House Omnibus Education Policy Bill (HF 1591): The House omnibus education policy bill was released last night and heard in committee this morning. It includes the repeal of the requirement that districts have a technology plan on file with MDE in order to be eligible for Telecommunications Equity Aid. It also requires that the governing board of a regional library system employ a chief administrative officer who is compensated by no more than one regional library system. This is a modified version of the provision in the MDE policy bill requiring that the governing board of a regional library system employ a full-time chief administrative officer. On Thursday the House Education Innovation Policy Committee will consider amendments to the bill before passing it out of committee.

Senate Omnibus Education Policy Bill (SF 1495): The Senate omnibus education policy bill was released this afternoon. It includes the repeal of the requirement that districts have a technology plan on file with MDE in order to be eligible for Telecommunications Equity Aid. On Thursday the Senate Education Committee will consider amendments to the bill before passing it out of committee.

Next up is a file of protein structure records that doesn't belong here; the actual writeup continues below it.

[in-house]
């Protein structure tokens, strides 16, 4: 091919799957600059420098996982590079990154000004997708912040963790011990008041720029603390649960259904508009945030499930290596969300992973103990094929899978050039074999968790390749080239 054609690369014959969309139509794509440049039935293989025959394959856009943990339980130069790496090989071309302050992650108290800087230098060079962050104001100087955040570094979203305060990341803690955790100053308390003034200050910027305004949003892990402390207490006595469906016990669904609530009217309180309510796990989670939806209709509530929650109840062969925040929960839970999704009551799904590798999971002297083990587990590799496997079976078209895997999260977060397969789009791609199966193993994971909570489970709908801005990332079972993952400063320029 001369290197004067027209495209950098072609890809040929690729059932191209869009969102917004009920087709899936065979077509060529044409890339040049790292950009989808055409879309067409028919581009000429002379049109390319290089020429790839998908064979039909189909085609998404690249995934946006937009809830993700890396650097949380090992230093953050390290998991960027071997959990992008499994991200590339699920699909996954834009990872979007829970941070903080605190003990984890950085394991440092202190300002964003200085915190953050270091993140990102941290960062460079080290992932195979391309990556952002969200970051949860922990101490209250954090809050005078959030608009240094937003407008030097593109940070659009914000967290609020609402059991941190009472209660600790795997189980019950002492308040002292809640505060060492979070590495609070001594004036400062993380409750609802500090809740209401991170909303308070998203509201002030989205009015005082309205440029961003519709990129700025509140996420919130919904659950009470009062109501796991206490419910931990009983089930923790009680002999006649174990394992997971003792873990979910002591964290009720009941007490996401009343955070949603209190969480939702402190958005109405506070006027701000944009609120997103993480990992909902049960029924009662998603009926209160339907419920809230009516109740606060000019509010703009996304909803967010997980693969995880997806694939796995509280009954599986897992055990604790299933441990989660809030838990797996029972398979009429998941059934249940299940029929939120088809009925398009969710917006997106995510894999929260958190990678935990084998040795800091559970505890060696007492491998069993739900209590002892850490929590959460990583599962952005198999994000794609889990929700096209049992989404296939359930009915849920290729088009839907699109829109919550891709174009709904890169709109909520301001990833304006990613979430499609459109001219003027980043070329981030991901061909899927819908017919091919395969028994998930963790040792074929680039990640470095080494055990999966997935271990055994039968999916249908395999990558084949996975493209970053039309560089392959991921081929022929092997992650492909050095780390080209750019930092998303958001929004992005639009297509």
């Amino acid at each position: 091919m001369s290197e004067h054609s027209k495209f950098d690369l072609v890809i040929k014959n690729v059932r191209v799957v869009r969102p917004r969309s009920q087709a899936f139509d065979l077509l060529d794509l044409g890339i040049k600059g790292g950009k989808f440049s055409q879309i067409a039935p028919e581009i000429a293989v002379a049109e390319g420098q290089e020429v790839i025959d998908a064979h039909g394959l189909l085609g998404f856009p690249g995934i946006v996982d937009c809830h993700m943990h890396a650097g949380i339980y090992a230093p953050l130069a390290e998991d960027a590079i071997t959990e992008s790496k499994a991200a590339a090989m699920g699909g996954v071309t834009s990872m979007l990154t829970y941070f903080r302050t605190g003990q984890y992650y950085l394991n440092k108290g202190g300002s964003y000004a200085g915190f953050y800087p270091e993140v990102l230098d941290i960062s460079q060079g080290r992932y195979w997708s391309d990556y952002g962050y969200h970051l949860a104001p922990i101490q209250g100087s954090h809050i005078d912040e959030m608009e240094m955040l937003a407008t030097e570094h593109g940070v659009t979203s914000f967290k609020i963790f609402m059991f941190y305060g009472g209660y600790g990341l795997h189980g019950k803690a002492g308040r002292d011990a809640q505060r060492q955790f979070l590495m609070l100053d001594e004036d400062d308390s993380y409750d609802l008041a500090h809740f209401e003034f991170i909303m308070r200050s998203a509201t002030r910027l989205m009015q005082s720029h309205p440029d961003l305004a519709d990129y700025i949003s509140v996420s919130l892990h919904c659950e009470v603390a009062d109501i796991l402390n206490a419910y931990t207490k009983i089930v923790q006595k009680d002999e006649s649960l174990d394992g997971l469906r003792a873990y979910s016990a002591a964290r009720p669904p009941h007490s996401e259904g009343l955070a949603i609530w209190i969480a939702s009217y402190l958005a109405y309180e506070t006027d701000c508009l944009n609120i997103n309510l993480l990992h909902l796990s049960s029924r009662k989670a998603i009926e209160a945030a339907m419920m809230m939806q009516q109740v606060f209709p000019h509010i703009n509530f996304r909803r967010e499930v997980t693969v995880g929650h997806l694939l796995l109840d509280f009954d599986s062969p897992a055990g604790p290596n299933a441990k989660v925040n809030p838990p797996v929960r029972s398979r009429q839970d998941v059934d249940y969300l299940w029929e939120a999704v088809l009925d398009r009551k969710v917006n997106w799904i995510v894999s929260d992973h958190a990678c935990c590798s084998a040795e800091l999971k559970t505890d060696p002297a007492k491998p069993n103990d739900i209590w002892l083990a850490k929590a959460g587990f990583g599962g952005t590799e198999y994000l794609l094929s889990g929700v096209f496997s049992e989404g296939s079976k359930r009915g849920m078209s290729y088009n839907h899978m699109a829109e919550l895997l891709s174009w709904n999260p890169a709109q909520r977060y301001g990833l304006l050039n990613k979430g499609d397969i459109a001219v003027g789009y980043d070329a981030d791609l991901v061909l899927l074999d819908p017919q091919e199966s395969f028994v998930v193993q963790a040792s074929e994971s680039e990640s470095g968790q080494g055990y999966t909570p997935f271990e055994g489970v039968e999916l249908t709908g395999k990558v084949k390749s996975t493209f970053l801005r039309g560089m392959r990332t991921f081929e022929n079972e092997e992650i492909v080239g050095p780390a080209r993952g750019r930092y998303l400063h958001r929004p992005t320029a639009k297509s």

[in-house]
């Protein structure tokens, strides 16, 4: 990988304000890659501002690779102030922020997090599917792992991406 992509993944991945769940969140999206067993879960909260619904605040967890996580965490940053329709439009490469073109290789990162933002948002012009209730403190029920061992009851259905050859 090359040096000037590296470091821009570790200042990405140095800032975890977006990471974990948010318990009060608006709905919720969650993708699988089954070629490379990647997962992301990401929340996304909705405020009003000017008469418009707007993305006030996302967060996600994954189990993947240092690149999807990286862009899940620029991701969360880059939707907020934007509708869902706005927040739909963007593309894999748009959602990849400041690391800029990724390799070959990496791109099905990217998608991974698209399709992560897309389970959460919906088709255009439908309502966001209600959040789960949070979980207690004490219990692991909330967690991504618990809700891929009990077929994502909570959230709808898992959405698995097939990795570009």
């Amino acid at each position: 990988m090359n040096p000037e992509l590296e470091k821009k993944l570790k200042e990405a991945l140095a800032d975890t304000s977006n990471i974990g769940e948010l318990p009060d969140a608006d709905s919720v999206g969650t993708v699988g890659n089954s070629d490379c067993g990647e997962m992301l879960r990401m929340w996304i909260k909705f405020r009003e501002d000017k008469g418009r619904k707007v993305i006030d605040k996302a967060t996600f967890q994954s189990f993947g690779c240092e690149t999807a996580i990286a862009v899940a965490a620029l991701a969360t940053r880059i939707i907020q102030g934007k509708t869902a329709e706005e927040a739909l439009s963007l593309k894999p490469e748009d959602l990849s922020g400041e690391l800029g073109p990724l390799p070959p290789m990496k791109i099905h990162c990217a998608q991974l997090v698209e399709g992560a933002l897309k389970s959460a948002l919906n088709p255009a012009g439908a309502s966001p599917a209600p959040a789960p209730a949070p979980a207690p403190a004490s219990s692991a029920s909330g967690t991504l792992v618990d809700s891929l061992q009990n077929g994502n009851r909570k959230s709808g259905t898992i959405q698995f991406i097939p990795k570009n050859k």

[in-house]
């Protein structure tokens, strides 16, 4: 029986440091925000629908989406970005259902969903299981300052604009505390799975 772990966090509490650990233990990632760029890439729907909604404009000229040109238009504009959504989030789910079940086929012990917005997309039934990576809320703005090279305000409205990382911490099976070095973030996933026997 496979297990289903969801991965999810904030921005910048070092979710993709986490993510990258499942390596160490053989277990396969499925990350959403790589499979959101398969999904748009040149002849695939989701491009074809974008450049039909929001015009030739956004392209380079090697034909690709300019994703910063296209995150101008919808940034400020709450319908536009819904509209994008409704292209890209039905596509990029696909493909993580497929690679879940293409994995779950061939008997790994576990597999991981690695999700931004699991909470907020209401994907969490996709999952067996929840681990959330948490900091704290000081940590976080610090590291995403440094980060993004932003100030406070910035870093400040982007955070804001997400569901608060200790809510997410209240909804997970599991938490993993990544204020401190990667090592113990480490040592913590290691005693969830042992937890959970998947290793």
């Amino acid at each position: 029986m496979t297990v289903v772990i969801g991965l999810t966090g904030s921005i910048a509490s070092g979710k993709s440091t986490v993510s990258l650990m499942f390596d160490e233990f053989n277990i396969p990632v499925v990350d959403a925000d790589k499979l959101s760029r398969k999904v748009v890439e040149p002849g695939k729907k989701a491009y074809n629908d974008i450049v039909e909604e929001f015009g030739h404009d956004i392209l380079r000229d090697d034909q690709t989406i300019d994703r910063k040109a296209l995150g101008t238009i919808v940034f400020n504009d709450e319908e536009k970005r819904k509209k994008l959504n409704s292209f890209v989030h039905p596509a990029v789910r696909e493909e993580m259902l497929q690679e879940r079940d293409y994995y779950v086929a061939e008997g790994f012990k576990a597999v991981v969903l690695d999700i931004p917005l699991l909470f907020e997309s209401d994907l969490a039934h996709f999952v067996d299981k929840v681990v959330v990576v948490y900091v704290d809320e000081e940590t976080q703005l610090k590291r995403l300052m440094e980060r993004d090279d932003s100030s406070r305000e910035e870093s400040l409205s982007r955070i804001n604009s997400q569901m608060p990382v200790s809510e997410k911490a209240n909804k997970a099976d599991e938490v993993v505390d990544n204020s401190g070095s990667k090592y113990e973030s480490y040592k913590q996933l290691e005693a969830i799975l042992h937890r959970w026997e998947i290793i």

House Legacy Hearing: On Monday, March 23 the House Legacy Committee will hear our request to increase funding for the regional public library systems. Ann Hutton and Melinda Ludwiczak will testify. The hearing starts at 12:45 pm in the Basement Hearing Room of the State Office Building.

Elaine Keefe, Capitol Hill Associates

MN Legislative Update 2015-03-16

The following information was shared via email with the library community by Elaine Keefe, Capitol Hill Associates, in her role as MLA-ITEM lobbyist.

MDE Education Policy Bill: Last week the MDE education policy bill, HF 1591/SF 1495, was heard in committee in both bodies. The bill includes two provisions of interest. The first repeals the requirement that school districts have a technology plan on file with MDE in order to be eligible for telecommunications equity aid. The second requires that the governing board of a regional public library system employ a full-time chief administrative officer.